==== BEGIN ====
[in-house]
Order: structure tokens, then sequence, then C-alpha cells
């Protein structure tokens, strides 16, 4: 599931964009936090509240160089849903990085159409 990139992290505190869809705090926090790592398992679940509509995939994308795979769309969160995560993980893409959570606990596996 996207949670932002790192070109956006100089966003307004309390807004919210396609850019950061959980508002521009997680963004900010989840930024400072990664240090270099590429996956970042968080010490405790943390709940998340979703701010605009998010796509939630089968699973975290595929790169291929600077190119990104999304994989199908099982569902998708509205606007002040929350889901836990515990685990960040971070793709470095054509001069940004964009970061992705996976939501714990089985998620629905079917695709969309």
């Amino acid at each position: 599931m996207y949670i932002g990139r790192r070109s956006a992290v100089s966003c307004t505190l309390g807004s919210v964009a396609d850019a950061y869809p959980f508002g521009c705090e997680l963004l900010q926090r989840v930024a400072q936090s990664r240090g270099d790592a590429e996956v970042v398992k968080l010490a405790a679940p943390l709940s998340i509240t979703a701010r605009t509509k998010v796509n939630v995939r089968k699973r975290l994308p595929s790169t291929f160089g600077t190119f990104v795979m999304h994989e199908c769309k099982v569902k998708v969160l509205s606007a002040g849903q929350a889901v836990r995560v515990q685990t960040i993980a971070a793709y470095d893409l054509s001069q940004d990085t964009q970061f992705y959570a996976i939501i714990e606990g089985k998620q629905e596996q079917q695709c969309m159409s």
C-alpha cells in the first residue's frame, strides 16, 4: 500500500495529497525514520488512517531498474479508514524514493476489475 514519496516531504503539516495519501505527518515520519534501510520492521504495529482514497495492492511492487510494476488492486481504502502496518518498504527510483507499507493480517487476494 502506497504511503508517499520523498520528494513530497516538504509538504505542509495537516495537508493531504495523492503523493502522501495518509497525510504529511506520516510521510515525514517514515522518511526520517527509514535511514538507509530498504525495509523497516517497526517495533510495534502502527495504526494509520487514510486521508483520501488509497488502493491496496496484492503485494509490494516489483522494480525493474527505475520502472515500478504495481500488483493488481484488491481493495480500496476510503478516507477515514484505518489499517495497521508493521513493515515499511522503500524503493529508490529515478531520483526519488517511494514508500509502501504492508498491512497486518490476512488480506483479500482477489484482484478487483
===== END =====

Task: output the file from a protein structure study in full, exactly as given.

[in-house]
Order: structure tokens, then sequence, then C-alpha cells
């Protein structure tokens, strides 16, 4: 599931964009936090509240160089849903990085159409 990139992290505190869809705090926090790592398992679940509509995939994308795979769309969160995560993980893409959570606990596996 996207949670932002790192070109956006100089966003307004309390807004919210396609850019950061959980508002521009997680963004900010989840930024400072990664240090270099590429996956970042968080010490405790943390709940998340979703701010605009998010796509939630089968699973975290595929790169291929600077190119990104999304994989199908099982569902998708509205606007002040929350889901836990515990685990960040971070793709470095054509001069940004964009970061992705996976939501714990089985998620629905079917695709969309």
């Amino acid at each position: 599931m996207y949670i932002g990139r790192r070109s956006a992290v100089s966003c307004t505190l309390g807004s919210v964009a396609d850019a950061y869809p959980f508002g521009c705090e997680l963004l900010q926090r989840v930024a400072q936090s990664r240090g270099d790592a590429e996956v970042v398992k968080l010490a405790a679940p943390l709940s998340i509240t979703a701010r605009t509509k998010v796509n939630v995939r089968k699973r975290l994308p595929s790169t291929f160089g600077t190119f990104v795979m999304h994989e199908c769309k099982v569902k998708v969160l509205s606007a002040g849903q929350a889901v836990r995560v515990q685990t960040i993980a971070a793709y470095d893409l054509s001069q940004d990085t964009q970061f992705y959570a996976i939501i714990e606990g089985k998620q629905e596996q079917q695709c969309m159409s």
C-alpha cells in the first residue's frame, strides 16, 4: 500500500495529497525514520488512517531498474479508514524514493476489475 514519496516531504503539516495519501505527518515520519534501510520492521504495529482514497495492492511492487510494476488492486481504502502496518518498504527510483507499507493480517487476494 502506497504511503508517499520523498520528494513530497516538504509538504505542509495537516495537508493531504495523492503523493502522501495518509497525510504529511506520516510521510515525514517514515522518511526520517527509514535511514538507509530498504525495509523497516517497526517495533510495534502502527495504526494509520487514510486521508483520501488509497488502493491496496496484492503485494509490494516489483522494480525493474527505475520502472515500478504495481500488483493488481484488491481493495480500496476510503478516507477515514484505518489499517495497521508493521513493515515499511522503500524503493529508490529515478531520483526519488517511494514508500509502501504492508498491512497486518490476512488480506483479500482477489484482484478487483